Fabio: This guy, Brian Graves, he works at [DEG[( here in the US. And he’s done a lot of interesting work with pattern libraries for email and things like that. Litmus has some email code as well and there are quite a few other frameworks for all that. So there’s certainly, there are tools now that are, when I started at MailChimp – this is roughly just over five, five and a half years ago, none of this existed. I was kind of dropped into this blind. I had never built an email in my life. I was here, I think it was maybe two months, and our CEO said ‘nobody here is actually taking care of these emails – congratulations, it’s you!’.

So I had to learn all this stuff really the hard way. There were maybe one or two blogs that were sparsely updated with ‘Oh hey, we found that this doesn’t work in Outlook’. So that was the knowledge I kind of had to build up myself. And to tell you the truth it kind of sucked. I did not enjoy email design back then. And so my kind of goal for and our github code repo and all these other folks putting this knowledge together to make it easier for everybody else. If you have to do it on your own and you maybe, don’t want to be tied to the more simple email letters that ISP’s provide, then there are certainly options. There is a lot of code out there that you can dig into. It’s still kind of requires you to climb the steep slope of difficulty to get started but it’s certainly possible.

Paul: I have got to say that design builder tool that you guys provide is, I just think is remarkable. That just gives you a degree of flexibility really doesn’t it, considering

the complexity of building an application like that and,

considering the sheer number of different clients out there.

And I’ll tell you one thing that always makes me a bit nervous with that design building template tool that you provide is that when I start putting images into it, I know that a lot of clients seem to disable images by default? How do you deal with that kind of thing?

Fabio: Yes, there are a few different ways, first and foremost and most emails that are sent fail on this count is to have your email have plenty of textural content. Most retailers send an email that is either just one large image or just series of images. You get that email on Outlook or desktop where images are off by default, you see nothing. And Outlook doesn’t even support Alt text, so you just get this blank tiles that tell you absolutely nothing and have another little message in them that says ‘Click here to show this image.’

So I think having a good balance of text content and images is first and foremost. That’s kind of like the baseline. On top of that, for clients that do support Alt text, alt text on every image is kind of a big deal. You can do a lot of interesting stuff. I’ve seen people animate alt text, you can certainly style it and all of that. Those are the biggest ways to get around that.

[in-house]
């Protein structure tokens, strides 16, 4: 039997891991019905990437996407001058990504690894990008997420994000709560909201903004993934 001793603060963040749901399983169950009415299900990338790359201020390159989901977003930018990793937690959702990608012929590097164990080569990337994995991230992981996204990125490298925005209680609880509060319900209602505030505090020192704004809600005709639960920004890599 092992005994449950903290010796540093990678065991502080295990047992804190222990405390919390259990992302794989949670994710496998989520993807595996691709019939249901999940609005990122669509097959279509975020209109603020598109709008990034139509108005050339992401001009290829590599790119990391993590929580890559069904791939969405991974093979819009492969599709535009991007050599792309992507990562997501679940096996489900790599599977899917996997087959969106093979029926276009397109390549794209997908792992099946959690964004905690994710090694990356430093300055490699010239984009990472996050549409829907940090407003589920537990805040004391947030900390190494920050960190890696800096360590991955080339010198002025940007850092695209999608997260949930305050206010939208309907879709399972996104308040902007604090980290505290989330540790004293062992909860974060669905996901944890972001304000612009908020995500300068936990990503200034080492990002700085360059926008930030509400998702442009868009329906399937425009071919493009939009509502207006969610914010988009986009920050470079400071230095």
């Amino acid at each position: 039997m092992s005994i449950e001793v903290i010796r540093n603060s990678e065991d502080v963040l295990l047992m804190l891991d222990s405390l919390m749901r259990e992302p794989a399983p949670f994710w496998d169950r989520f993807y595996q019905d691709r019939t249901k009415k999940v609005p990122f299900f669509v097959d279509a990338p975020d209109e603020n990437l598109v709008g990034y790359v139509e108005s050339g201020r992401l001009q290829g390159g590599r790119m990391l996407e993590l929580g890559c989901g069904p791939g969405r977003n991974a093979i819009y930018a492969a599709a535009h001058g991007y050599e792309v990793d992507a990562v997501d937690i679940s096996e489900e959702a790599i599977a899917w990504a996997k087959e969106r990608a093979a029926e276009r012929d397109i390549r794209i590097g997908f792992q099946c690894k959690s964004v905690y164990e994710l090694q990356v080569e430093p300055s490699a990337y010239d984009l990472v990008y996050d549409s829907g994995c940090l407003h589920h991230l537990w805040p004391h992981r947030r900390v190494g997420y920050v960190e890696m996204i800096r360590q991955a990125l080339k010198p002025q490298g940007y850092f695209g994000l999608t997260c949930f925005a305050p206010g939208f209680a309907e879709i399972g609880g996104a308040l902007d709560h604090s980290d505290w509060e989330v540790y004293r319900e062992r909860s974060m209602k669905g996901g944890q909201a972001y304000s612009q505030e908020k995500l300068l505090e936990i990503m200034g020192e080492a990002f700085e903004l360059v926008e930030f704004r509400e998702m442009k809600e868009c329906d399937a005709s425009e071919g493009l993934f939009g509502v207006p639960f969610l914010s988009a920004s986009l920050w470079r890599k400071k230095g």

Paul: I like the idea of being able to style alt attributes. That’s kind of cool.

Fabio: Yes, you take the text style that you placed on the image and so on the image tag and line and font family Helvetica and that kind of stuff and it shows that kind of the way, it’s a nice fallback.

Paul: Yes, that’s good.

We’ve concentrated a lot on the kind of design elements and the nightmare of rendering emails causes another huge issue when it comes to email marketing and producing email newsletters and that kind of stuff which is spam folders – actually getting the email into people’s inboxes in the first place. What’s the deal with that? How do you go about preventing your email ending up in the spam folder?

Fabio: That kind of comes down to content as well. That includes subject lines, alt texts. Kind of one of the more important bits is if you’re subject line says something like ‘FREE’ in all caps or ‘CLICK NOW’ you are almost certainly doomed from the start.


If you’re missing something like an Unsubscribe there are those services that kind of look for that, for those words, have people look through the emails and look for these things missing.

A lot of it is quite radical but if you’re adding ten exclamation marks at the end of a sentence, that basically screams spam to these spam filters. Using bright red coloured fonts, or bright green, that can set them off. All of these things are generally not that you use red font in the email once that it’s going to end up in spam. But all these are assigned point values in these spam filters.

Paul: Oh I see.